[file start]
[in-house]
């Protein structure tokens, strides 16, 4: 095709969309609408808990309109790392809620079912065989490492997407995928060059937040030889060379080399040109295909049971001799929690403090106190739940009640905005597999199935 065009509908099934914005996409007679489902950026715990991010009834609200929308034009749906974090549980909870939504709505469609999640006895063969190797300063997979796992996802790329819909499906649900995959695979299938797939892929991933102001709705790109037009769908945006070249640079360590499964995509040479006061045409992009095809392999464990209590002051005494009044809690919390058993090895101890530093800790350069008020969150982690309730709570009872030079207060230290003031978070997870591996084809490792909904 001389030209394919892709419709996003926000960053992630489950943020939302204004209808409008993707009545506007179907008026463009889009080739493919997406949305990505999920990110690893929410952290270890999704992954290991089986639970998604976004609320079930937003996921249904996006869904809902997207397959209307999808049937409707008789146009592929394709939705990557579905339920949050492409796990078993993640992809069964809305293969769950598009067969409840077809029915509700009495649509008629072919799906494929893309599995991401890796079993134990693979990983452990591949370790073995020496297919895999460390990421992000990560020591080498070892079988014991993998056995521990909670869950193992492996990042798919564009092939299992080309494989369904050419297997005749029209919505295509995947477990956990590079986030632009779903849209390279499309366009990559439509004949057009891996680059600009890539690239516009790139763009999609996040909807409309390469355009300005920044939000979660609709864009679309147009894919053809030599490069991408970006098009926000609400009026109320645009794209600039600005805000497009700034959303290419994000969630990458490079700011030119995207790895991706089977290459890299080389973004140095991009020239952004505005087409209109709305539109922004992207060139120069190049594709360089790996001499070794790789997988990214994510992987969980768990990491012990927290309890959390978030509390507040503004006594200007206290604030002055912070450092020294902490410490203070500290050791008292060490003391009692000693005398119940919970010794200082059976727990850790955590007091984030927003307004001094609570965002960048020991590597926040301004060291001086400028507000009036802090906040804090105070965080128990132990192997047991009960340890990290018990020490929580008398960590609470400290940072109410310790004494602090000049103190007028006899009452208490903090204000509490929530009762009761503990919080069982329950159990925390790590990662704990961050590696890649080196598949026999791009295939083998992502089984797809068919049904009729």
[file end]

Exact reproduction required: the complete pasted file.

[in-house]
């Protein structure tokens, strides 16, 4: 095709969309609408808990309109790392809620079912065989490492997407995928060059937040030889060379080399040109295909049971001799929690403090106190739940009640905005597999199935 065009509908099934914005996409007679489902950026715990991010009834609200929308034009749906974090549980909870939504709505469609999640006895063969190797300063997979796992996802790329819909499906649900995959695979299938797939892929991933102001709705790109037009769908945006070249640079360590499964995509040479006061045409992009095809392999464990209590002051005494009044809690919390058993090895101890530093800790350069008020969150982690309730709570009872030079207060230290003031978070997870591996084809490792909904 001389030209394919892709419709996003926000960053992630489950943020939302204004209808409008993707009545506007179907008026463009889009080739493919997406949305990505999920990110690893929410952290270890999704992954290991089986639970998604976004609320079930937003996921249904996006869904809902997207397959209307999808049937409707008789146009592929394709939705990557579905339920949050492409796990078993993640992809069964809305293969769950598009067969409840077809029915509700009495649509008629072919799906494929893309599995991401890796079993134990693979990983452990591949370790073995020496297919895999460390990421992000990560020591080498070892079988014991993998056995521990909670869950193992492996990042798919564009092939299992080309494989369904050419297997005749029209919505295509995947477990956990590079986030632009779903849209390279499309366009990559439509004949057009891996680059600009890539690239516009790139763009999609996040909807409309390469355009300005920044939000979660609709864009679309147009894919053809030599490069991408970006098009926000609400009026109320645009794209600039600005805000497009700034959303290419994000969630990458490079700011030119995207790895991706089977290459890299080389973004140095991009020239952004505005087409209109709305539109922004992207060139120069190049594709360089790996001499070794790789997988990214994510992987969980768990990491012990927290309890959390978030509390507040503004006594200007206290604030002055912070450092020294902490410490203070500290050791008292060490003391009692000693005398119940919970010794200082059976727990850790955590007091984030927003307004001094609570965002960048020991590597926040301004060291001086400028507000009036802090906040804090105070965080128990132990192997047991009960340890990290018990020490929580008398960590609470400290940072109410310790004494602090000049103190007028006899009452208490903090204000509490929530009762009761503990919080069982329950159990925390790590990662704990961050590696890649080196598949026999791009295939083998992502089984797809068919049904009729």